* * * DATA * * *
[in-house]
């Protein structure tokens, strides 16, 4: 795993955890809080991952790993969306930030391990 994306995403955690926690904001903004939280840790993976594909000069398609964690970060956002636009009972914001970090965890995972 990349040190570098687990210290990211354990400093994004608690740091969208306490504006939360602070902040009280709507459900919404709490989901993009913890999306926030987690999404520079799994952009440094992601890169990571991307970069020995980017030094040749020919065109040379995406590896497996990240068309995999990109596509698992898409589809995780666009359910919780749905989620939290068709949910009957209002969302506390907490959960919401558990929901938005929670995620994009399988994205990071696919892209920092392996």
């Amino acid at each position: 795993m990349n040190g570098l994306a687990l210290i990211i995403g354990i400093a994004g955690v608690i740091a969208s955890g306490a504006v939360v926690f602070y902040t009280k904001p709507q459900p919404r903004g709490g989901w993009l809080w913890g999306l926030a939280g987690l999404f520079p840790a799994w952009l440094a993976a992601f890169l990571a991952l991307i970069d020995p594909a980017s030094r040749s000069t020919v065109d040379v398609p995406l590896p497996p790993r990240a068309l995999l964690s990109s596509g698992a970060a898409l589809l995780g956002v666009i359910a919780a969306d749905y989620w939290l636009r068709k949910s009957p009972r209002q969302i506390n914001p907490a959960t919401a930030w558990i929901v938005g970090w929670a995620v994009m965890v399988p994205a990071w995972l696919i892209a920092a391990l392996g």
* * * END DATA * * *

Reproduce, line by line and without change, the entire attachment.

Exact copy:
[in-house]
């Protein structure tokens, strides 16, 4: 795993955890809080991952790993969306930030391990 994306995403955690926690904001903004939280840790993976594909000069398609964690970060956002636009009972914001970090965890995972 990349040190570098687990210290990211354990400093994004608690740091969208306490504006939360602070902040009280709507459900919404709490989901993009913890999306926030987690999404520079799994952009440094992601890169990571991307970069020995980017030094040749020919065109040379995406590896497996990240068309995999990109596509698992898409589809995780666009359910919780749905989620939290068709949910009957209002969302506390907490959960919401558990929901938005929670995620994009399988994205990071696919892209920092392996």
């Amino acid at each position: 795993m990349n040190g570098l994306a687990l210290i990211i995403g354990i400093a994004g955690v608690i740091a969208s955890g306490a504006v939360v926690f602070y902040t009280k904001p709507q459900p919404r903004g709490g989901w993009l809080w913890g999306l926030a939280g987690l999404f520079p840790a799994w952009l440094a993976a992601f890169l990571a991952l991307i970069d020995p594909a980017s030094r040749s000069t020919v065109d040379v398609p995406l590896p497996p790993r990240a068309l995999l964690s990109s596509g698992a970060a898409l589809l995780g956002v666009i359910a919780a969306d749905y989620w939290l636009r068709k949910s009957p009972r209002q969302i506390n914001p907490a959960t919401a930030w558990i929901v938005g970090w929670a995620v994009m965890v399988p994205a990071w995972l696919i892209a920092a391990l392996g």